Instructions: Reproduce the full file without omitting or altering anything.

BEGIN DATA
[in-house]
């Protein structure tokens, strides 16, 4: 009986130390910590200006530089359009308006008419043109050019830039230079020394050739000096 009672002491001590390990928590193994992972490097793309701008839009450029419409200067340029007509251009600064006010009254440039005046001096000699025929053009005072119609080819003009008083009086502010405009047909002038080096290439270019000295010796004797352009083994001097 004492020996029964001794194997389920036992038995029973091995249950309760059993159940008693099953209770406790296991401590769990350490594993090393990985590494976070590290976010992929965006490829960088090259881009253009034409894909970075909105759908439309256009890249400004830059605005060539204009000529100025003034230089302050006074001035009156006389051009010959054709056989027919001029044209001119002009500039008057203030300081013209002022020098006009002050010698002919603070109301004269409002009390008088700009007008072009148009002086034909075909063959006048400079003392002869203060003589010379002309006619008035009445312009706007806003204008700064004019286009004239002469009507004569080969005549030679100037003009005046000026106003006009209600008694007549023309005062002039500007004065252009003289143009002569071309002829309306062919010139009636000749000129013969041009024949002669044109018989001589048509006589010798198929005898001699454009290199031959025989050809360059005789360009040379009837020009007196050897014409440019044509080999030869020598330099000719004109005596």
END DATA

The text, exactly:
[in-house]
């Protein structure tokens, strides 16, 4: 009986130390910590200006530089359009308006008419043109050019830039230079020394050739000096 009672002491001590390990928590193994992972490097793309701008839009450029419409200067340029007509251009600064006010009254440039005046001096000699025929053009005072119609080819003009008083009086502010405009047909002038080096290439270019000295010796004797352009083994001097 004492020996029964001794194997389920036992038995029973091995249950309760059993159940008693099953209770406790296991401590769990350490594993090393990985590494976070590290976010992929965006490829960088090259881009253009034409894909970075909105759908439309256009890249400004830059605005060539204009000529100025003034230089302050006074001035009156006389051009010959054709056989027919001029044209001119002009500039008057203030300081013209002022020098006009002050010698002919603070109301004269409002009390008088700009007008072009148009002086034909075909063959006048400079003392002869203060003589010379002309006619008035009445312009706007806003204008700064004019286009004239002469009507004569080969005549030679100037003009005046000026106003006009209600008694007549023309005062002039500007004065252009003289143009002569071309002829309306062919010139009636000749000129013969041009024949002669044109018989001589048509006589010798198929005898001699454009290199031959025989050809360059005789360009040379009837020009007196050897014409440019044509080999030869020598330099000719004109005596």